This is the latest example of a strong working relationship between the respective administrations of Ivey and President Donald Trump.

“The approval of the Governor’s request for a Small Business Administration disaster declaration demonstrates the diverse partnerships that exist to provide assistance and an opportunity to eligible individuals in the City of Wetumpka, Elmore County, and the contiguous counties to create a better tomorrow,” Hastings outlined. “Long-term recovery is an arduous process and SBA has always played a strong role in helping our citizens in their time of need. We appreciate having them as part of the Emergency Management team.”

The governor’s office provided the following information regarding SBA relief:

SBA’s Customer Service Representatives will be available at the Disaster Loan Outreach Center to answer questions about the disaster loan program and help individuals complete their applications.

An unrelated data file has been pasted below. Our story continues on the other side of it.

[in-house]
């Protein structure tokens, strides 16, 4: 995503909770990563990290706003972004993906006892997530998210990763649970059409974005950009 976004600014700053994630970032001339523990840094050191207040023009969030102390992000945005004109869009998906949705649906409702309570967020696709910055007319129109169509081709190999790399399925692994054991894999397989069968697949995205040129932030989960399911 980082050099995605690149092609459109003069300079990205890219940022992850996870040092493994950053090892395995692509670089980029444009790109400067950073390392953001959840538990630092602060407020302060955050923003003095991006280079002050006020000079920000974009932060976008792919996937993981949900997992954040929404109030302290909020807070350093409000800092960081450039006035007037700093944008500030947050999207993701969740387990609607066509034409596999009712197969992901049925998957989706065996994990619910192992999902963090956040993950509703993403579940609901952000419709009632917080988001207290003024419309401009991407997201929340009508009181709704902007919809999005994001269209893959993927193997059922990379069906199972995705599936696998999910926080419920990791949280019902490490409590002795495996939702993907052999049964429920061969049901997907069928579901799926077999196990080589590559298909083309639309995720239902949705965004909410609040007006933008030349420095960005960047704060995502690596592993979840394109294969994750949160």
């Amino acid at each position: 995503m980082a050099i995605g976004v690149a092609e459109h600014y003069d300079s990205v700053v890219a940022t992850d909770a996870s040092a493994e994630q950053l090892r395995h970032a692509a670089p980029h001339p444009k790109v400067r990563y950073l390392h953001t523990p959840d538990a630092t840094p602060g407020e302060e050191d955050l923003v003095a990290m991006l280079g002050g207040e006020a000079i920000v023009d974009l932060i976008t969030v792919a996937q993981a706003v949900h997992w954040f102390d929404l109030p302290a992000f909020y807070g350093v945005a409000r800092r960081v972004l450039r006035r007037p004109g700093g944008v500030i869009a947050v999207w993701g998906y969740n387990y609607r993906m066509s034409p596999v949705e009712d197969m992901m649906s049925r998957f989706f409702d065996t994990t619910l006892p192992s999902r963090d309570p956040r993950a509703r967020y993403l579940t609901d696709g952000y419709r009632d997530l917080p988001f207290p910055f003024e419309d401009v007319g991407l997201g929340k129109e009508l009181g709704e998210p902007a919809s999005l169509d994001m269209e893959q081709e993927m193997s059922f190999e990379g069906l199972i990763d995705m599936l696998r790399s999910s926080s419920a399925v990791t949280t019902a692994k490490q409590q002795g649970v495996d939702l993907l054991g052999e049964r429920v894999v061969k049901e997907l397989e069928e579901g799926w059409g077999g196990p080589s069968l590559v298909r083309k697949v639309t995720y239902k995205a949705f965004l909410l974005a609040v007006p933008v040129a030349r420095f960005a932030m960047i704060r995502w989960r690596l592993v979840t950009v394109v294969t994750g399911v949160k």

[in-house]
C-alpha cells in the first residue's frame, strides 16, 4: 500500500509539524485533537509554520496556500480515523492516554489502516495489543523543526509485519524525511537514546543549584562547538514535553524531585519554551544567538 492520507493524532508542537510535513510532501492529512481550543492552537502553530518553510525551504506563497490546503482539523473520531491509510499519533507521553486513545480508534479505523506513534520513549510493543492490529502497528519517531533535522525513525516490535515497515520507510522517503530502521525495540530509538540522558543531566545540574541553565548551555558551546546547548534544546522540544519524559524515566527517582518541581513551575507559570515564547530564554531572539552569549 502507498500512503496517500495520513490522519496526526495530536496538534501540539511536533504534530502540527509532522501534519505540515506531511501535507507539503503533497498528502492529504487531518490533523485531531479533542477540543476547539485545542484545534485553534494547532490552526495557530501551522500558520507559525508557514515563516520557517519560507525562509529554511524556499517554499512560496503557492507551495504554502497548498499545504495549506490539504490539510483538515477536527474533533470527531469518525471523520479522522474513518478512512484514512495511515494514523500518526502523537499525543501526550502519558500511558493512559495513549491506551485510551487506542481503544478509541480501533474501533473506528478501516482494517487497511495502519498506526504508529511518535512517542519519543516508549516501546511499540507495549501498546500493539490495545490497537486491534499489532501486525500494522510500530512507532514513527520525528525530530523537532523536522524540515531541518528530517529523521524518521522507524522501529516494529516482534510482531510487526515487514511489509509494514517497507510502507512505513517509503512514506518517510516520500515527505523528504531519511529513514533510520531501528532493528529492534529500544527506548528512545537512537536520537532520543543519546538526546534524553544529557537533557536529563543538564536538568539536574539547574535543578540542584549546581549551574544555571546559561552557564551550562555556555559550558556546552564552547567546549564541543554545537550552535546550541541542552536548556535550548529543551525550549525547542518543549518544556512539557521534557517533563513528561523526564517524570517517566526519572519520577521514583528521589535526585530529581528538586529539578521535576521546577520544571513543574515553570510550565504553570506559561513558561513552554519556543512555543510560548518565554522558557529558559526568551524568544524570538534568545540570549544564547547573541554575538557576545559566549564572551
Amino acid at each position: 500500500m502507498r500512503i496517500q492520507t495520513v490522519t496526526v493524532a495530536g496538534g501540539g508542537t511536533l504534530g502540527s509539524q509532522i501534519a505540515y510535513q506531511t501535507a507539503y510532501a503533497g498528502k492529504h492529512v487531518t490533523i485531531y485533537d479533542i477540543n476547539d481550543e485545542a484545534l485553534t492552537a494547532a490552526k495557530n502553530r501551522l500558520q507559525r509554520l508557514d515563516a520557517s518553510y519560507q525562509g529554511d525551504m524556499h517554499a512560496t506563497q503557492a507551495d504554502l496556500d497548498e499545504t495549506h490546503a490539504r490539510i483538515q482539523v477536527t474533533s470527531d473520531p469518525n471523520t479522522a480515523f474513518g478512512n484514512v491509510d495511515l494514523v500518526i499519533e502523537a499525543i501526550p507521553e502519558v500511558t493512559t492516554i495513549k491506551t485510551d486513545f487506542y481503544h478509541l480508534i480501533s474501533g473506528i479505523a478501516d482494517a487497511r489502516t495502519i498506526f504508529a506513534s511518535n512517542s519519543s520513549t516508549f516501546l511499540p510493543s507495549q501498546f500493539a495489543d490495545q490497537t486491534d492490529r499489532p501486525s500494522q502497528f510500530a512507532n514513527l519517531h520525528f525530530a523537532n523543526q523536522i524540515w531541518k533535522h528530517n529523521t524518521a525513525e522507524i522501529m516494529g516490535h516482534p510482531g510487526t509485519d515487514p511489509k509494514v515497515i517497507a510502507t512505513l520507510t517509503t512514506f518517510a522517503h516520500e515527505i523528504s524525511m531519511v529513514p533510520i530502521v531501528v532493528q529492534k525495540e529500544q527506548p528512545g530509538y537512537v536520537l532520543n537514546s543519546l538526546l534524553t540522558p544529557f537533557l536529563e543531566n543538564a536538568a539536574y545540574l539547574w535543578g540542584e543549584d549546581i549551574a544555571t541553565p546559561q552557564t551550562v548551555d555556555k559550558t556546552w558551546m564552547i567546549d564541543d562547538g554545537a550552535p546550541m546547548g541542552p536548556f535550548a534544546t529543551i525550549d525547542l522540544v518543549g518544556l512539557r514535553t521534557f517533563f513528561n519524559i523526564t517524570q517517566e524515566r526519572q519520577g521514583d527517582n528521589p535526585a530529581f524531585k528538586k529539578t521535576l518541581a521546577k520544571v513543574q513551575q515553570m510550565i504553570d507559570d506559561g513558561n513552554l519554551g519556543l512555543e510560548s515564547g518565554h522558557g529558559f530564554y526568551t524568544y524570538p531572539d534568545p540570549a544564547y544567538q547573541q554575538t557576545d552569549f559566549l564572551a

The Center is located in the following community and is open as indicated:

Elmore County

Elmore County Commission

100 E. Commerce St.

Wetumpka, AL 36092

Opening: Saturday, Feb. 23, from 10 a.m. to 2 p.m.

Hours: Monday through Friday, 9 a.m. to 6 p.m.

Saturdays, 10 a.m. to 2 p.m.

Closed: Sunday, Feb. 24

Closes: Saturday, March 2 at 2 p.m.

Businesses and private nonprofit organizations may borrow up to $2 million to repair or replace disaster damaged or destroyed real estate, machinery and equipment, inventory, and other
business assets.

For small businesses, small agricultural cooperatives, small businesses engaged in aquaculture and most private nonprofit organizations, the SBA offers Economic Injury Disaster Loans to help meet working capital needs caused by the disaster. Economic Injury Disaster Loan assistance is available regardless of whether the business suffered any physical property damage.